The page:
Welcome to the weekly movie thread, your place on the Avocado to talk about films! Have you seen something new in theaters? Caught a classic on streaming? Have very strong opinions and want to drop a hot take? This is the place for you!
Last week, Peter Bogdanovich passed away. He had a prolific career. Among the films he directed was 1971’s The Last Picture Show. Bogdanovich resolved to shoot it in black-and-white after a discussion with Orson Welles. (Reportedly, Welles felt that black-and-white movies made the acting better.). The film itself is set in 1951, and is a bleak look at its teenage residents as they navigate the perils of sex. After exploring options like painting all the buildings gray, Bodganovich chose to film in black-and-white to heighten the bleakness of the Texas setting.
Color film has been around as early as 1899. British inventor Edward Raymond Turner invented a process that would allow him to develop a color motion picture system.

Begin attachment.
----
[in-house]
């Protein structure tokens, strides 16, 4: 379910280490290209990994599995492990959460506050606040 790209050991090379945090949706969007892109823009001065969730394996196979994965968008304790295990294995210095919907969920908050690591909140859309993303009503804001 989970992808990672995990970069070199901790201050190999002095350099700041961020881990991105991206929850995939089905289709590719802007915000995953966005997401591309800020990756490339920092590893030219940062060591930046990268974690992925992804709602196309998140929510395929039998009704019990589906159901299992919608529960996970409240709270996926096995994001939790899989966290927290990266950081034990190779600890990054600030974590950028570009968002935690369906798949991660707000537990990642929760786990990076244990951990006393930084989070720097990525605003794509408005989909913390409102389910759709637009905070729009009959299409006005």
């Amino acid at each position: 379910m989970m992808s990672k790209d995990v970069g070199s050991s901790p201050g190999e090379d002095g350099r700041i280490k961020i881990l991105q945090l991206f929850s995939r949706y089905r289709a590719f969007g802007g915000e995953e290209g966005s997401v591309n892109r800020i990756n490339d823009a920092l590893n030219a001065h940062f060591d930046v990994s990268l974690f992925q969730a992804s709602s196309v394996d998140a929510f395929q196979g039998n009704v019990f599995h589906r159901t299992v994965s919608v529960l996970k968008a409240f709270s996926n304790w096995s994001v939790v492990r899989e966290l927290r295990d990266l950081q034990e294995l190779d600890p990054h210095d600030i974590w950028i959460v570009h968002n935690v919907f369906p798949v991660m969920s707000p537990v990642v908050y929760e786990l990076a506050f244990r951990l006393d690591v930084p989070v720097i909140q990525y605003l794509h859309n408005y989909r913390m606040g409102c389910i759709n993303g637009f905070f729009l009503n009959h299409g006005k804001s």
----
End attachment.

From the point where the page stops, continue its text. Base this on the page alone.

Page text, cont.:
Color film, though, would gain popularity in the late 1930’s with the advent of Technicolor, which was first seen in 1934’s The Cat and The Fiddle. The process would be seen in several classic films like The Wizard of Oz, The Adventures of Robin Hood, anGone With the Wind. In 1950, Eastman Kodak introduced Eastmancolor, and color films would become the standard rather than the exception.
From time to time, though, filmmakers will go back to the classic look. One that evokes or pays homage to a bygone era. Or perhaps to give the film an air of gravitas or to add to the surrealism.
Directors like Steven Spielberg, Mel Brooks, the Coen brothers, David Lynch, and Prince have directed modern black-and-white films. George Miller and James Mangold insist that their films are better in black-and-white.
Bonus prompt: what is your favorite post-1960 black-and-white film?
Bonus Bonus prompt: I admit, Bogdanovich is a bit of a blind spot for me. So fans of his work, recommend me one of his films.
Next week: 1982